Essentially, maintaining appropriate boundaries is important to balance attuning to our patients while simultaneously attuning to ourselves (Bloomgarden, Mennuti, and Cohen, 2003, p. 9-10). (Gerstein, Botwin & Kleinman, 2004) state that “exquisite attunement to one’s self can permit therapists to sift through and discard feelings that indicate that they may be over-identifying with patients, while still allowing the chance that they will be also tapping into the patient’s issues in an embodied, less conscious, fashion”.
Techniques that emanate from concepts underlying dance/movement therapy, emphasizing one’s inner experience, allow therapists to use their feeling states to know on a body level what their patients are experiencing.
Rhythmic Synchrony personifies the ability to be in tune with, and cultivate relationships and connections between ourselves and our patients (Kleinman & Hall, 2006, Ressler Kleinman & Mott, 2010, Ressler & Kleinman, 2012). This could occur by walking with the patient, inhaling constant rhythm, or maybe speaking at a pace that duplicates their rhythm. When therapists aren't in rhythm with their patients, they'll attempt to progress too fast, request an excessive amount of information, or speak too quickly. This could trigger patients to wish to detach if they become overwhelmed.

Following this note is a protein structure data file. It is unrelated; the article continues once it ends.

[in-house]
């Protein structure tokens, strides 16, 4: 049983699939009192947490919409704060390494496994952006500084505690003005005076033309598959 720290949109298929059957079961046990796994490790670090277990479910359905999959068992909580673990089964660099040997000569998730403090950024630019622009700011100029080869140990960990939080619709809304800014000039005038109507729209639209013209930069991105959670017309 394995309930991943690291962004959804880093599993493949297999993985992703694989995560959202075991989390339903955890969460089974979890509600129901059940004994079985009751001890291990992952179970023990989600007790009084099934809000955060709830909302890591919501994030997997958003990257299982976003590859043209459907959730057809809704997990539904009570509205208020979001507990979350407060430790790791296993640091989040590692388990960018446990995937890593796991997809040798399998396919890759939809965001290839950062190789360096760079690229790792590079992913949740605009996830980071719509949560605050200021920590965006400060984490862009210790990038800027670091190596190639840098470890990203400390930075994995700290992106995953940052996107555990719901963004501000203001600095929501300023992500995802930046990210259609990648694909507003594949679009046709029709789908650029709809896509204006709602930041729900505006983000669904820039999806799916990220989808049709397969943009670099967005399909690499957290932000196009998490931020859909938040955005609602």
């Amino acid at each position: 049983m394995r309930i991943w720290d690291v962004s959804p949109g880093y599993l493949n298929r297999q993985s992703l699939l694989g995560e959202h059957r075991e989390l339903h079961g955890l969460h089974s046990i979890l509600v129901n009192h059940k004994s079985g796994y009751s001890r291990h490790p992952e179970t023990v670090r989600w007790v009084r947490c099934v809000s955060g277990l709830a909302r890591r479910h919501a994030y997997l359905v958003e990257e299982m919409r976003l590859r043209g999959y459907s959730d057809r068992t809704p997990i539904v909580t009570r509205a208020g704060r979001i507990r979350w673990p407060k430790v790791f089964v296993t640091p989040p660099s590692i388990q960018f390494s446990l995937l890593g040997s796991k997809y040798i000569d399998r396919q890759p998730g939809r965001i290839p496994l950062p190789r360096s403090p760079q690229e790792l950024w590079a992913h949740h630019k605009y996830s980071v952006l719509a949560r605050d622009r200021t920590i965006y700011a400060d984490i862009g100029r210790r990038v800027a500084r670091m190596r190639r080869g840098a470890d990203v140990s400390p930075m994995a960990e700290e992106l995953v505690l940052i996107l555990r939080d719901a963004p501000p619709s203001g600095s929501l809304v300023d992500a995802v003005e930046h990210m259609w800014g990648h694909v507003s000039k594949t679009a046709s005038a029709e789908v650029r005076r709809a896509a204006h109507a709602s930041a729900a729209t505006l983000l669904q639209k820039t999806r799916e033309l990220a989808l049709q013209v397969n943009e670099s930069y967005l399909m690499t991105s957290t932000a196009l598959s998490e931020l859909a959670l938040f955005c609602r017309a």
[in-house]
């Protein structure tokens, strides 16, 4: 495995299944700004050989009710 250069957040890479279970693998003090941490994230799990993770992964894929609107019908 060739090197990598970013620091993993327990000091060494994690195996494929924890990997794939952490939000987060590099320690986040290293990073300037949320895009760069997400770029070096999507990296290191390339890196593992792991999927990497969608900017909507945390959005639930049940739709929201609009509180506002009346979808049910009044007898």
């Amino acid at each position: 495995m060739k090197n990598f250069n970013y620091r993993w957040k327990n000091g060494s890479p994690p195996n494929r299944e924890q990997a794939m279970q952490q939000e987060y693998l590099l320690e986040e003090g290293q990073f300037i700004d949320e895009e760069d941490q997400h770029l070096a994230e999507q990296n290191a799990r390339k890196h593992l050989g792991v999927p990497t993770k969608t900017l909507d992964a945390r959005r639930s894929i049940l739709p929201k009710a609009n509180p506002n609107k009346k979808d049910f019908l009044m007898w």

Kinesthetic Awareness is the therapist’s ability to sense themselves physically on both an internal and an external level( Kleinman & Hall, 2006, Ressler, Kleinman & Mott, 2010, Ressler & Kleinman, 2012). For example, a therapist might ask their patient an issue and simultaneously, specialize in their inner feeling states. When therapists accept the language of the ”cognitive mind” only and are detached from being attentive to their body, their interventions may reflect their lack of connection to themselves. Therefore, it's likely that their patients will respond with an equivalent degree of detachment.